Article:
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Meet Babi Badalov: The Queer Azerbaijani artist exiled in Paris

Sombreness in art is timeless. Whether Babi Badalov resides in underground Soviet St Petersburg, or the capitalist west, there is a continuity in the darkness of his work that reminds us that no ideology is void of flaws, and for this, Babi remains poignant.

Photo by Astana Art Show

Babi can be described as a visual artist and poet. His ideas are expressed through objects, installations and live performances. In 2019, his work was shown in the group exhibition Hotel Europa: Their Past, Your Present Our Future at Open Space of Experimental Art, Tbilisi, and in the two solo exhibitions Soul Mobilisation at La Verrière - Fondation d'entreprise Hermès, Brussels and Het is of de stenen spreken at Casco Art Institute, Utrecht.

Being a nomad is something that Babis often refers to. Being exiled from your hometown, fearing persecution and being rejected asylum takes a toll on a person. Babis' art centres around language, the power it has to demand attention, and get directly to the point. For Babis, the use of language in his art suggests an eagerness to fight back against the institutions, systems and societies that have rejected him so far in his life.

"I find myself an activist and a mobilizer through my work, which is a reflection of my own history as well as of the global forces that continue to structure the world through language. Sometimes, as in this exhibition, my fanaticism means that art itself becomes the strongest human aspect."

Similar to the reach of his artwork, Babi himself has had numerous residencies around the world. Born in Lerik, Azerbaijan, Babi was a small town boy with a curious mind. He attended arts school in Baku where he then joined the Soviet Army for two years. After this stint he moved to St Petersburg where he became a notorious leading underground artist. He then flipped 180 degrees and from Soviet Russia he moved to America for a short time.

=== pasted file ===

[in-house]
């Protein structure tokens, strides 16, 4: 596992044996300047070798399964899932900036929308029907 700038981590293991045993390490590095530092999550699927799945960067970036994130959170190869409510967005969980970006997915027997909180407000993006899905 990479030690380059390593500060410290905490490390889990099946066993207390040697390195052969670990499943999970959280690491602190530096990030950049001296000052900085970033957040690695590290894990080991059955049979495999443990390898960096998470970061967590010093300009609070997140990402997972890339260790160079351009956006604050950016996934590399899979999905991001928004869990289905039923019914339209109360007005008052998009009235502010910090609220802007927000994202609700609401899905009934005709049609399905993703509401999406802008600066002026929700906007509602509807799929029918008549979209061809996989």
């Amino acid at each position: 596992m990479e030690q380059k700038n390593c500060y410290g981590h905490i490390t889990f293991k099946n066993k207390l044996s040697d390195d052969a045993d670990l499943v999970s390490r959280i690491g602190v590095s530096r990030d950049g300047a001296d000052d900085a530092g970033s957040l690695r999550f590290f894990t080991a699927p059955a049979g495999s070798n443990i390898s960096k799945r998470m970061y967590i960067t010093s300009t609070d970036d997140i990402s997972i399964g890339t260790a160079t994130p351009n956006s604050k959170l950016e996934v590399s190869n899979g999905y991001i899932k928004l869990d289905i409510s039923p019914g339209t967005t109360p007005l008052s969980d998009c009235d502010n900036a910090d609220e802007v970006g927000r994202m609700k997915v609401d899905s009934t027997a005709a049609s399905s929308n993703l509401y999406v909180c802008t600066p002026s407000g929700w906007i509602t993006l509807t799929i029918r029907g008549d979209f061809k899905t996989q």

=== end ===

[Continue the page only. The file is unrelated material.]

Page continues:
"I can’t turn around and say that America is bad, but I don’t like the American mentality. I always felt that people were fake, plastic. There is ‘freedom’, but it is a land of puritans. They always want to copy something they see on the telly.” From here, our conversation leads to the subject of capitalism and how it has become entangled with the art scene. Badalov is very passionate about this: “it is the worst thing that can happen to art; [capitalism] is an angry monster who tries to convince you to buy something. We need to fight it. With my art I try to do that.”

There is a pattern in that Babis appears to operate and exist in a constant grey zone. This is reflective in his recent posts on Instagram. The account keeps his audience up to date with his frame of mind, it shows a sombre depiction of items that reflect a dystopian world.

Escaping the darkness of Sovietism to live in America did not provide the light that he had hoped. Perhaps the grey zone represents familiarity to Babis. A person who is in-between countries, societies, ideologies, and even sexuality: I have specific views on being gay. I am absolutely a homosexual – I am open now, but I don’t like talking about it.”

Babis does not know where to exist, so he will calve himself a space in the middle. But in this space there is no room for pity, as this is exactly where he thrives.

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